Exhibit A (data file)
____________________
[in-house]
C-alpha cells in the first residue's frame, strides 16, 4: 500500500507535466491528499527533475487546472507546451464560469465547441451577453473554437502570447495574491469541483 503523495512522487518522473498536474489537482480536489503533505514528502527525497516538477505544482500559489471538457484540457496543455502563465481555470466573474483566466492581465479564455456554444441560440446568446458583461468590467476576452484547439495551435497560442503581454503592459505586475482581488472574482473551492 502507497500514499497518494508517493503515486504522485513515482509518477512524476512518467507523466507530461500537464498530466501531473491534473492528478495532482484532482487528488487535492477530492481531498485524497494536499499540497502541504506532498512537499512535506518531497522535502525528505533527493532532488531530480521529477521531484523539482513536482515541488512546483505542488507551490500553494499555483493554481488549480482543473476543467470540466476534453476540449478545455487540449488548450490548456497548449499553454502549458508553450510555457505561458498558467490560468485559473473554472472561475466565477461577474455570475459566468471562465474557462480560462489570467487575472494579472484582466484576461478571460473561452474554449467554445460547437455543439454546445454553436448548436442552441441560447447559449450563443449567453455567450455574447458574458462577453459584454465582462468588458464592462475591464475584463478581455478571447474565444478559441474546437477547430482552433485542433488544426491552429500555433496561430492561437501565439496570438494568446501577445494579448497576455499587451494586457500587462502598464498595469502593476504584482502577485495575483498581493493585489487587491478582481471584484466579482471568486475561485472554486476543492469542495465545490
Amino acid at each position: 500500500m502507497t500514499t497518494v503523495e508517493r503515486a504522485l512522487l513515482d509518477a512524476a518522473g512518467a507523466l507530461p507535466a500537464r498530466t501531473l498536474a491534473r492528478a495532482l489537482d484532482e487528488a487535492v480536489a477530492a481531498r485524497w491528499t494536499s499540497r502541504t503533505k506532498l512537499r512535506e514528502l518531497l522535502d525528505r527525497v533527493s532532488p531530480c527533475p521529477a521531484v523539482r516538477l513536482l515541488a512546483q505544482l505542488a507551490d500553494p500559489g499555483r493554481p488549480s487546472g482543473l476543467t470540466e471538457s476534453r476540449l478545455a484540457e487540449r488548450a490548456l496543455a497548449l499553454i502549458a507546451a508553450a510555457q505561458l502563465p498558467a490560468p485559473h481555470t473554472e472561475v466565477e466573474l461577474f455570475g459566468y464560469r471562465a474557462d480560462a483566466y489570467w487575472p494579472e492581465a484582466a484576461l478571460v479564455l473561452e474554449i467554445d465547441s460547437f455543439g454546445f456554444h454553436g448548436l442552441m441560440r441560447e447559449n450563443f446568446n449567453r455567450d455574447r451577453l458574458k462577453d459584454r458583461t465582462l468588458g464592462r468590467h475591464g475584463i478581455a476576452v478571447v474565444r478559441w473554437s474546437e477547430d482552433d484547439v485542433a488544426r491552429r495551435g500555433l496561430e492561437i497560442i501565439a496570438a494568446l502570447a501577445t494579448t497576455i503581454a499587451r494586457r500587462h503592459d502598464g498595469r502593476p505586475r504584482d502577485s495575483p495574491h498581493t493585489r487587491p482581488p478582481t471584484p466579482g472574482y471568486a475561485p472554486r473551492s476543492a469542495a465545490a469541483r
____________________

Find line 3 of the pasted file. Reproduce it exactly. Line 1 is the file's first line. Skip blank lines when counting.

Amino acid at each position: 500500500m502507497t500514499t497518494v503523495e508517493r503515486a504522485l512522487l513515482d509518477a512524476a518522473g512518467a507523466l507530461p507535466a500537464r498530466t501531473l498536474a491534473r492528478a495532482l489537482d484532482e487528488a487535492v480536489a477530492a481531498r485524497w491528499t494536499s499540497r502541504t503533505k506532498l512537499r512535506e514528502l518531497l522535502d525528505r527525497v533527493s532532488p531530480c527533475p521529477a521531484v523539482r516538477l513536482l515541488a512546483q505544482l505542488a507551490d500553494p500559489g499555483r493554481p488549480s487546472g482543473l476543467t470540466e471538457s476534453r476540449l478545455a484540457e487540449r488548450a490548456l496543455a497548449l499553454i502549458a507546451a508553450a510555457q505561458l502563465p498558467a490560468p485559473h481555470t473554472e472561475v466565477e466573474l461577474f455570475g459566468y464560469r471562465a474557462d480560462a483566466y489570467w487575472p494579472e492581465a484582466a484576461l478571460v479564455l473561452e474554449i467554445d465547441s460547437f455543439g454546445f456554444h454553436g448548436l442552441m441560440r441560447e447559449n450563443f446568446n449567453r455567450d455574447r451577453l458574458k462577453d459584454r458583461t465582462l468588458g464592462r468590467h475591464g475584463i478581455a476576452v478571447v474565444r478559441w473554437s474546437e477547430d482552433d484547439v485542433a488544426r491552429r495551435g500555433l496561430e492561437i497560442i501565439a496570438a494568446l502570447a501577445t494579448t497576455i503581454a499587451r494586457r500587462h503592459d502598464g498595469r502593476p505586475r504584482d502577485s495575483p495574491h498581493t493585489r487587491p482581488p478582481t471584484p466579482g472574482y471568486a475561485p472554486r473551492s476543492a469542495a465545490a469541483r